Monday is AUM-day; in search of meditation.
Meditation & Life, with Sw. Chinmayananda (Gurudev).
We are now exploring the writings of Gurudev on our focus subject of Meditation. The book is a thorough treatment of the subject and extends to over 170 pages of closely printed text. No attempt is intended, here, to present the text in its entirety. However, important paragraphs and quotes will be given, within a summary of each section. You are encouraged to use the links on sidebar to obtain a copy for yourselves from CM publications. Please remember that each of the posts under this title is part of a thought flow and it is important to go back and read the previous post in order to refresh and review the context.
7: How to begin.
The vague idea "I must be happy" will not, of itself, better our present. If you want something, do you not take action to obtain it? How easy, then, to act for happiness! You may of course question, "is it as easy as that?" Well, why not? Should life be a perpetual struggle and an endless botheration? To many of us, suffering has become a habit and are so 'secure' in our insecurity that the idea of sitting in bliss is unacceptable. There can be a dread of freedom to the creature has been caged all its life.
"The divine life is not for habitual pain-eaters. It is meant for the intelligent and heroic seeker who has come to realise that the life being lived within the tight cocoon of desires, passions and lusts, is a worm-life of limitations. Original thinkers and sensitive temperaments alone can gain admission into the noble precincts of the divine life."
The quest for happiness is a universal one; cross cultural, cross-species, cross-realms. Not one person on this earth would not say that happiness is one of their fondest goals. We want something and start striving for it only when we have a total absence of that thing, or there is insufficient quantity of it. Thus we strive to improve our lot. In the case we are discussing here, the 'object of desire' is actually a very abstract concept; what exactly is happiness and do we know whether we can really create it as such? Some claim that though direct making of happiness may be impossible, it is possible to manipulate external objects and events to create a favourable conjunction to provide a sense of happiness. Such folk as say this are the materialists - rich, honoured and generally thought of as intelligent.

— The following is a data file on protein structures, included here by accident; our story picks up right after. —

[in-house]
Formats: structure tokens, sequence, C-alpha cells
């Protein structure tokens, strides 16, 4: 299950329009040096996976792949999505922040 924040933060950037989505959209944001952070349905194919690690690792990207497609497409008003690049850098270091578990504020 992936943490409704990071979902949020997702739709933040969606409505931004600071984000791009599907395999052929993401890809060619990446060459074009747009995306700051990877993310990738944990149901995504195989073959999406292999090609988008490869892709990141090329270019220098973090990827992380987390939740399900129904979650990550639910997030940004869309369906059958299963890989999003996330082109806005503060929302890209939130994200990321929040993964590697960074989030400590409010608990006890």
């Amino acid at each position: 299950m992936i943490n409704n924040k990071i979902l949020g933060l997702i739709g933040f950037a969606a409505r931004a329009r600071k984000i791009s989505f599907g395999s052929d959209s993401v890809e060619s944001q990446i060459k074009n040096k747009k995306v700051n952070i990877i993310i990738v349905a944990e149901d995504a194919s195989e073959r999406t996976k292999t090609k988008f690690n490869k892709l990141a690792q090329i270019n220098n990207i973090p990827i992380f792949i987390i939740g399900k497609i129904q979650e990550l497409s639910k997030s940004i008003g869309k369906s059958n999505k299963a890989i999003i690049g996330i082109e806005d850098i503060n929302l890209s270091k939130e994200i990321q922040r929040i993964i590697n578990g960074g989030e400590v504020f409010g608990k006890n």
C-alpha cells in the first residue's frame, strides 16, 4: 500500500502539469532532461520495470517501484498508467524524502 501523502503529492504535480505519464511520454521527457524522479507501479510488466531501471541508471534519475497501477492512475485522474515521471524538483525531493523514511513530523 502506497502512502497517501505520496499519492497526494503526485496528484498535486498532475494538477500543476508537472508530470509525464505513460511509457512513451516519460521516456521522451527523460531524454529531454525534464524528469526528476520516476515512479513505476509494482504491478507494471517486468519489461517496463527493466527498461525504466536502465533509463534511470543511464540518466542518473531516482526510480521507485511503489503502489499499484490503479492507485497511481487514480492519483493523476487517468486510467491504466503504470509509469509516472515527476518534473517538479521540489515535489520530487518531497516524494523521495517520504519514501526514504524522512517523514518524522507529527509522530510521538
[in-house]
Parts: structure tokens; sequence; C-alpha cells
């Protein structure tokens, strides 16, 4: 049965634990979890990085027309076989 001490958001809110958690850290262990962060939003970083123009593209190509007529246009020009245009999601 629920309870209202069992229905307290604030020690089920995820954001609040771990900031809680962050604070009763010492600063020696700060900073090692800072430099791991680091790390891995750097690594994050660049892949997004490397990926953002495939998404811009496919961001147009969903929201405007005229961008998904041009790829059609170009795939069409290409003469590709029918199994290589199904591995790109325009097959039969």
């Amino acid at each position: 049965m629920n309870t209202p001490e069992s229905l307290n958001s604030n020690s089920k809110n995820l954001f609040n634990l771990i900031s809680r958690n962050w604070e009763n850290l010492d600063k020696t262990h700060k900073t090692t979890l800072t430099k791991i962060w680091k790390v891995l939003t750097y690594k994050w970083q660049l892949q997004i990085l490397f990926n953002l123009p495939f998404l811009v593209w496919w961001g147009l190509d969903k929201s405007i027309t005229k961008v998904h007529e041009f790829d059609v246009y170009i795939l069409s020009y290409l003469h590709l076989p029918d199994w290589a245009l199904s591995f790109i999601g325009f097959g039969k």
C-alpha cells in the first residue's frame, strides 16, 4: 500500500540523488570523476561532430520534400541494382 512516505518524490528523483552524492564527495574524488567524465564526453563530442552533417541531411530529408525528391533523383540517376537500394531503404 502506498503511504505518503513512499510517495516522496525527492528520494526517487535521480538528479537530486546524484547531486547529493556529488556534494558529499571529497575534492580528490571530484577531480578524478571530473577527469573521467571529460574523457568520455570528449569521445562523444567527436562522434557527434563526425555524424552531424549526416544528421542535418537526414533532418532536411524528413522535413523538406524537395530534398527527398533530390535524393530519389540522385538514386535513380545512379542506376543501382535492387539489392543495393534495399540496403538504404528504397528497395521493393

According to materialists, happiness is a by-product of acquisition of objects, combined with placing and timing and such like. They will admit that the experiencer will have different experiences with the same objects of experience according to different placing and timing. Herein lies a problem with their theory of happiness. The synchronizing of subject (experiencer) with the object (experienced) to produce and happiness (the experiencing) is difficult!
Hence life has become very complicated for us. The subject remaining the same, depending on conditions of time and place, the very same objects provide different reactions. Even the subject is ever-changing; not just by location, but within at the physical, mental and intellectual levels. It would be a very rare situation indeed to find an individual of the materialist sensibility who has truly obtained a balance in the material life with the desires and interests of his inner life such that there is no further restlessness or discontentment within him (or her), requiring nothing more of the material world they worship.
No. It is a constant flow of supply and demand in life. This breeds also the state of envy; there will always be someone who has more than we do of what we want. Life is an unending river of wishes and wonderings and yearnings and dissatisfactions.
The divine life is without such travails. It is the perfect life, where, complete, eternal, all-perfect happiness is the experience. Since objects are ever-changing how can we compel the required circumstance to remain eternally with us and provide such a life? "There is a method" is the unanimous assertion of the great seers, those venerable Rsis. The goal of happiness and the way to attain it is, they tell us, Vedanta. The attempt to life by Vedanta is the divine life. Its final offering to us is absolute bliss. The only path of progress for the imperfect is to practice working towards perfection. Through divine life we can reach the Life Divine.
One tool through which we can monitor this is the daily journaling of our attempts, our evening introspection, so that we can build detachment from the daily grind and keep our steps steady upon the right path.